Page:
A passenger train heading for Tibet drove into a formidable area 4,000 meters above sea level, commonly-acknowleged as the "forbidden zone for lives" on the Qinghai-Tibet plateau, about one hour after its departure from Golmud in Qinghai Province.
The 1,142-km Golmud to Lhasa railway section has a 960-km-long track wriggling across the rigid area in northwester China, where lives are hard to survive due to low temperature and inadequate oxygen.
The "forbidden zone for lives" is a belt spreading between the Xiaonanguan Station in Qinghai Province and the Wumatang Station in Tibet along the railway.
On board the maiden train, which is due to arrive at Lhasa on Saturday night, are chosen role models of builders of the railway, representatives from the Chinese government, journalists, in addition to ordinary passengers who have bought tickets on their own.
For it is an unprecedented experience, each passenger on the train, coded "Qing 1", has been given a notice card about train facilities and tips on altiplano travel.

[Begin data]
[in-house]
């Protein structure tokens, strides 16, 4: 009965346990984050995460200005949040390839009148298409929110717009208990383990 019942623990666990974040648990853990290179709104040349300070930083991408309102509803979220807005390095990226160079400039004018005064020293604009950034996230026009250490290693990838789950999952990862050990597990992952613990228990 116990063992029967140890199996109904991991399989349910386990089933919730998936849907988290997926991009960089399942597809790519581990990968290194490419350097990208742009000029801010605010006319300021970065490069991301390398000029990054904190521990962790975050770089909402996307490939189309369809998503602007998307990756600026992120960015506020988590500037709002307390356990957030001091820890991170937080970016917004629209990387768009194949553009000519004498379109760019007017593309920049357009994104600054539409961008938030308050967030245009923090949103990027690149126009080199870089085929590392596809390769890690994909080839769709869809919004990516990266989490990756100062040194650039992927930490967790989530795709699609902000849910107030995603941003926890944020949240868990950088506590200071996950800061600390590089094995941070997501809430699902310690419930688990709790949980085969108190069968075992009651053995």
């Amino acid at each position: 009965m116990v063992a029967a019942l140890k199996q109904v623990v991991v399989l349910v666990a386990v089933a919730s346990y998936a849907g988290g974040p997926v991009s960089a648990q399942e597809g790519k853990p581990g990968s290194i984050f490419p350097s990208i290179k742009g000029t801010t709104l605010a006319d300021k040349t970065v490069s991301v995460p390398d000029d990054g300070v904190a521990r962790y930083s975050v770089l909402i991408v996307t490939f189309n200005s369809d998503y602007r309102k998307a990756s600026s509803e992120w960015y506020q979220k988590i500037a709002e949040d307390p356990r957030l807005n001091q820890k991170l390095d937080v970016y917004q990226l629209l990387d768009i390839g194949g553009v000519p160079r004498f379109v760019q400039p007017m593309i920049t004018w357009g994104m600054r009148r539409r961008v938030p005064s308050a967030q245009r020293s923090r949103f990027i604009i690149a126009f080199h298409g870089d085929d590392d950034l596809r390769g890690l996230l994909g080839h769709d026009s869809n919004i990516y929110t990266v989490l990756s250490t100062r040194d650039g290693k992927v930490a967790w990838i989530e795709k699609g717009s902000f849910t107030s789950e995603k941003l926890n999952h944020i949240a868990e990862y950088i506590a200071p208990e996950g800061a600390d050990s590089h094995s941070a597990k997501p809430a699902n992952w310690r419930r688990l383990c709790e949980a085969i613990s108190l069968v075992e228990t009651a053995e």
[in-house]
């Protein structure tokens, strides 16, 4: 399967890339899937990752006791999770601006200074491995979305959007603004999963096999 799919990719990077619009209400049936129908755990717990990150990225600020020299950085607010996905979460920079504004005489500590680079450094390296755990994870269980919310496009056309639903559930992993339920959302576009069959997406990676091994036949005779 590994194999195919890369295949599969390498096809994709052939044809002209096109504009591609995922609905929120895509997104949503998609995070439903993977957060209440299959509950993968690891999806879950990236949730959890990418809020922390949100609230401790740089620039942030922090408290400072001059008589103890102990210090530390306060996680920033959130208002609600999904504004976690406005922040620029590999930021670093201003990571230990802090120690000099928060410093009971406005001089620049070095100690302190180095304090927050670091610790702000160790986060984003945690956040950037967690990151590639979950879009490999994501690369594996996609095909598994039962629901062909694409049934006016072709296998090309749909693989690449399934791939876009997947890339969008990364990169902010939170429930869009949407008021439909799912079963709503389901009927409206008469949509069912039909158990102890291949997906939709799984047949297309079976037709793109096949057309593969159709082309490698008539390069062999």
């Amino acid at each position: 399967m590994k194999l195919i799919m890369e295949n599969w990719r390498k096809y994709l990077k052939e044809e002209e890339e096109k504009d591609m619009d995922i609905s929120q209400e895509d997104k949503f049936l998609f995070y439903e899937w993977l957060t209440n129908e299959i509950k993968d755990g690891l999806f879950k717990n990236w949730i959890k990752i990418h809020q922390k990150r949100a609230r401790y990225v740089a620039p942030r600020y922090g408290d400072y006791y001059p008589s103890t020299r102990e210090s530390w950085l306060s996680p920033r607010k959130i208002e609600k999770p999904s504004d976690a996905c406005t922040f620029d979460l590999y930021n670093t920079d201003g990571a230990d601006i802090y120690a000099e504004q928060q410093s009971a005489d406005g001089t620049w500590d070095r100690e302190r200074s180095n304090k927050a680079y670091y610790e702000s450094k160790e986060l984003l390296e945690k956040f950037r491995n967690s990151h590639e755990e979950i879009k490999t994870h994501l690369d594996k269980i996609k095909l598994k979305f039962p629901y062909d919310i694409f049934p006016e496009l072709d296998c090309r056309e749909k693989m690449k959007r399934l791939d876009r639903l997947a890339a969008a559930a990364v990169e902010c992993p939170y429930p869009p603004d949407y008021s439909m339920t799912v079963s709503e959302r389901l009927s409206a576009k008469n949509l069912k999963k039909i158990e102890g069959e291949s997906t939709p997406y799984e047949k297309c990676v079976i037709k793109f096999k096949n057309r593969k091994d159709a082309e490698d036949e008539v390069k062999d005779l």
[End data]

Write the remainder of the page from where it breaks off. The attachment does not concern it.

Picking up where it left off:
The train also has extra oxygen pumped into the cabins to prevent passengers from suffering altitude sickness and all railway cars are equipped with double-layer glass which is covered with anti-ultraviolet radiation film.
"It's a terrible world outside in terms of living conditions, but in the cars, it is lifeful," said Gama, a Tibetan worker.
"I feel very well and proud to travel on the railway because I had participated in its construction," said Gama.
The Qinghai-Tibet Railway, the world's longest plateau railroad, stretches 1,956 kilometers from Qinghai's provincial capital Xining to Lhasa. The section of 814 km from Xining to Golmud began operation in 1984 and the Golmud-Lhasa section started construction on June 29, 2001.
Experts and builders have overcome three difficulties, namely frozen tundra, high altitude and plateau environmental protection to finish the track-laying of the more challenging Golmud-Lhasa section in last October.
"The project is not only a magnificent feat in China's history of railway construction, but also a great miracle of the world's railroad history," according to Chinese President Hu Jintao, who addressed the launching ceremony of the railway Saturday.
Up to 1,000 Chinese journalists were dispatched to cover the events.